Finding the Best Way to Skin the Cat : Is there a Bad Way?
Photoshop usually provides more than one way to solve a problem. The fun is to find the easiest and most effective technique, but the newest and flashiest approach is not always the best.
My photography lives and dies with Photoshop. All my pictures pass through the program as they progresses from a flat RAW image to a picture which reflects the brilliance and drama of the scene. Photoshop is a miraculous program and every few years, when the next version arrives, it gets even better . Whenever a new version is announced the debate begins about whether the improvements are worth the expense of the upgrade, but, given the hours that I spend using the program, it always make sense to use the latest version.
What's in an Upgrade?
Over the years, most upgrades have touted a number flashy new features. Not surprisingly, Adobe aggressively markets the flash, anything that looks cool in a two minutes on-line tutorial. In recent years new features have included HDR, Content Aware Fill, Content Aware Move and Puppet Warp. These are all neat tools but have limited usefulness and they never seem to work as well as they appear in the tutorials. For me the real improvements are often much more subtle, and with greater impact on my day to day work flow. Important, recently added, enhancements have included significant improvements to the selection tools, vibrancy control, Shadow and Highlight controls, the magic Auto-Align and Auto-blend tools, and improved cloning tools. These and other practical improvement have made my photo editing much easier, quicker and more precise.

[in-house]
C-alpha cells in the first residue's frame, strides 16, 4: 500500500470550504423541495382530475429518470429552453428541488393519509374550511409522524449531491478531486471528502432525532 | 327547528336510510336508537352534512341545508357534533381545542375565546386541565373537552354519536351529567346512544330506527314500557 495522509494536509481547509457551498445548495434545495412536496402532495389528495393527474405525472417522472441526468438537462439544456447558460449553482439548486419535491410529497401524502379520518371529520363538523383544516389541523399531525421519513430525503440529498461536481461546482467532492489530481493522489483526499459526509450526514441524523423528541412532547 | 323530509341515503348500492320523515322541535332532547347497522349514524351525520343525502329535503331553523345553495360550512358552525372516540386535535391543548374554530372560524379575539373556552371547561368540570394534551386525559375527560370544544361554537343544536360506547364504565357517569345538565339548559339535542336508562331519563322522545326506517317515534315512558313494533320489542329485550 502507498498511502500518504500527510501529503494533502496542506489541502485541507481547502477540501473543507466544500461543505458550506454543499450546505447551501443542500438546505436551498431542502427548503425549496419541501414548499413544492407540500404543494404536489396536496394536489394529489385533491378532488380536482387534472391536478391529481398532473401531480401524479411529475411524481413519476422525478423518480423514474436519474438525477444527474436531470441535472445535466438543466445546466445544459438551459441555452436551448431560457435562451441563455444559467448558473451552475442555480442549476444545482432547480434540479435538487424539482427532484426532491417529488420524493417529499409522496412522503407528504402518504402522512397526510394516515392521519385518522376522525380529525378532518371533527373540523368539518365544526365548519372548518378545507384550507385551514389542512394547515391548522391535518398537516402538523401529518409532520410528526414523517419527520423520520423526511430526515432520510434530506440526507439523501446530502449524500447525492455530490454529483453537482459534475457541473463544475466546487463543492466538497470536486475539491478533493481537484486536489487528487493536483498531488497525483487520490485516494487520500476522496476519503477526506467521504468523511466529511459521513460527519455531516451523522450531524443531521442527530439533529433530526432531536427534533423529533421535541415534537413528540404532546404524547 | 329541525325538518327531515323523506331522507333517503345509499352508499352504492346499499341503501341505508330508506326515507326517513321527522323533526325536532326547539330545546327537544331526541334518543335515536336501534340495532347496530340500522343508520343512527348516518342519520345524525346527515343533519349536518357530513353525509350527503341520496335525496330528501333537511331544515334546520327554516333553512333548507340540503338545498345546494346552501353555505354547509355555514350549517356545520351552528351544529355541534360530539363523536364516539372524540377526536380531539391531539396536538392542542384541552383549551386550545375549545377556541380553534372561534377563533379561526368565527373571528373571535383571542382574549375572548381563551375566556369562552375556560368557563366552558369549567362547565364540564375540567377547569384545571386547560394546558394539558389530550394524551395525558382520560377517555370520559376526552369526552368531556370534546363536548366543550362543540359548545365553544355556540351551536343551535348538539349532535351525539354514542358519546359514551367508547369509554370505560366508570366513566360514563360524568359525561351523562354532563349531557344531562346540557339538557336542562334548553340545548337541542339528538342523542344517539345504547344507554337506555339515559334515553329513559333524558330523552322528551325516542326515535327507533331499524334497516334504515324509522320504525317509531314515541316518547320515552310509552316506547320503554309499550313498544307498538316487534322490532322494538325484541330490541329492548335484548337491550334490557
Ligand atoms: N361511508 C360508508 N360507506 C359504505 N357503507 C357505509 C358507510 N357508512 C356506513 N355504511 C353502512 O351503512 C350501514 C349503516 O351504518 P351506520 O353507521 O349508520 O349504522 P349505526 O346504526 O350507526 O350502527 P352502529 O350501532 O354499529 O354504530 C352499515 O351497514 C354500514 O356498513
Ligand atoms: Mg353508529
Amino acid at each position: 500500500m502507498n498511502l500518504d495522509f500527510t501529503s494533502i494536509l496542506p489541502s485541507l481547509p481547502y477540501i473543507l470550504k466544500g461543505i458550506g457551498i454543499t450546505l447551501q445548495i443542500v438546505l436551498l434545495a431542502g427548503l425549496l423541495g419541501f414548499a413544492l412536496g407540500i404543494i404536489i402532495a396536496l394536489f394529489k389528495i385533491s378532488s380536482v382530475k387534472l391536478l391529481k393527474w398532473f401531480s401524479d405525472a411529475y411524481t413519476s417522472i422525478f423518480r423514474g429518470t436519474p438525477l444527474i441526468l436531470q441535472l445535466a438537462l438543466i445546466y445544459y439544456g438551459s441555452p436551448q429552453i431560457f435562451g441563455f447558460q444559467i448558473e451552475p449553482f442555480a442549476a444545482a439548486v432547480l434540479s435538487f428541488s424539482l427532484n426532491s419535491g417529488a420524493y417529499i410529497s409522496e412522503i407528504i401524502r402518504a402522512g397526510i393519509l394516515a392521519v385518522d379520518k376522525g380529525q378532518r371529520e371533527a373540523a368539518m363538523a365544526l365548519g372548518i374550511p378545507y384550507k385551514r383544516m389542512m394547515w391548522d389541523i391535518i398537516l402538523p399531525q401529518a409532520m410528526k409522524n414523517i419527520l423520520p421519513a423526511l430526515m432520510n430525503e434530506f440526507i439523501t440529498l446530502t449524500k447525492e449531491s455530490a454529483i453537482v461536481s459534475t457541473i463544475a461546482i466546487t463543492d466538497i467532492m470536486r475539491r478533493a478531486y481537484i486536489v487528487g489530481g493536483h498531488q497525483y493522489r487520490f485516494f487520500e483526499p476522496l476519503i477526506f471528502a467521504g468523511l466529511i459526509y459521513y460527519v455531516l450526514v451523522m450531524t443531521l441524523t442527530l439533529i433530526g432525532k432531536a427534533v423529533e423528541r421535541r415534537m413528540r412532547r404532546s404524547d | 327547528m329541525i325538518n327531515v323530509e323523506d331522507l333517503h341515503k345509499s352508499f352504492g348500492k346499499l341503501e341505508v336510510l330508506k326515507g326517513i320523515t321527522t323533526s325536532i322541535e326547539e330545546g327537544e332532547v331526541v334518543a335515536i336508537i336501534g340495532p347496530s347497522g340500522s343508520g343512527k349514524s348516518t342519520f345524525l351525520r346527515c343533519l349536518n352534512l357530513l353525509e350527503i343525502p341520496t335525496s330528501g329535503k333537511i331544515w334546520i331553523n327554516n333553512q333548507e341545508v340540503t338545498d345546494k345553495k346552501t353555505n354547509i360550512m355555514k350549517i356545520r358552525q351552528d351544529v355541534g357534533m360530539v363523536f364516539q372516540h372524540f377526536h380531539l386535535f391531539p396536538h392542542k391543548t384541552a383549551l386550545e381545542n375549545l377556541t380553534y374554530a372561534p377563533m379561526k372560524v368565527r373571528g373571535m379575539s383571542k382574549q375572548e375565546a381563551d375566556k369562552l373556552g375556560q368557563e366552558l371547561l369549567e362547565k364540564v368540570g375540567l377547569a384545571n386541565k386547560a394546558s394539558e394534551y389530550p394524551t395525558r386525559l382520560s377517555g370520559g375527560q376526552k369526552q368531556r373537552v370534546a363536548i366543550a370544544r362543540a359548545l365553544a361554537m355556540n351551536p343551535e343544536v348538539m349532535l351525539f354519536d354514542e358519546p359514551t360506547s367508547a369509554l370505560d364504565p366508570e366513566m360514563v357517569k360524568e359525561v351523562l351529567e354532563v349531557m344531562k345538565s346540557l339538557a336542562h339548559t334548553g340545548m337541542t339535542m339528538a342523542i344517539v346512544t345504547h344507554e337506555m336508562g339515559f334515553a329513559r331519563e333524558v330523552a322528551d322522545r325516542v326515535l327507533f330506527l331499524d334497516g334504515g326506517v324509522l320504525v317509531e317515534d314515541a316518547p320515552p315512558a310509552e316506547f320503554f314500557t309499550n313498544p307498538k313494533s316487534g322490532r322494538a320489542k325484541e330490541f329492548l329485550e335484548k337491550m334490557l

Don't get me wrong, I am an avid geek and I am always looking for excuses to play with the flashy stuff. I occasionally use Content Aware Fill, to help in the process of cleaning up my images, but it is seldom that I a find situation that calls for some of the other more specialized tools. One of the great things about Photoshop is that there is generally more than one way to solve any particular problem. The trick is to find the one that is the simplest and most effective. Sadly, simplest and most effective are seldom the same approach.
An Unnecessary Example (Moving the Branch)
Recently I caught an image of my village of Spofford, New
|Snowy Village and Branch
Skinning the Cat
My first approach was to try simple cloning, trying to pull
Patch a Clean Steeple
|Move to the left
For a second approach, I decided move to the left just far enough to move the branch off the steeple. The house gets in the way of a good, full image, but I selected and pasted the steeple as a separate layer to the original image and then moved it to overlie the difficult to clone structure. The rest of the branch still needed to be cloned but, again this was not a great challenge. Both of these first two approaches remove the branch entirely from the scene, but there is a way to rotate it out of the way while keeping it as a element framing the steeple. Enter the flash.
My final technique used one of the flashiest of the new features
|Web Around Branch
|Context Aware Fill
|Cleaned up with Cloning
This was all great fun, but after it all, I still think I like the picture with the branch untouched. I did this manipulation on a different image than the one that I captured in the midst of a snow storm, but I think I will leave the original picture unchanged. I apologize for rushing through these techniques. There are great tutorials all over the internet that discuss them in exhaustive detail. The point here was to show that Photoshop provides different way to reach the same goal. It is part of the power and fun of this remarkably pliable program.
Nice Puppet Warp Tutorial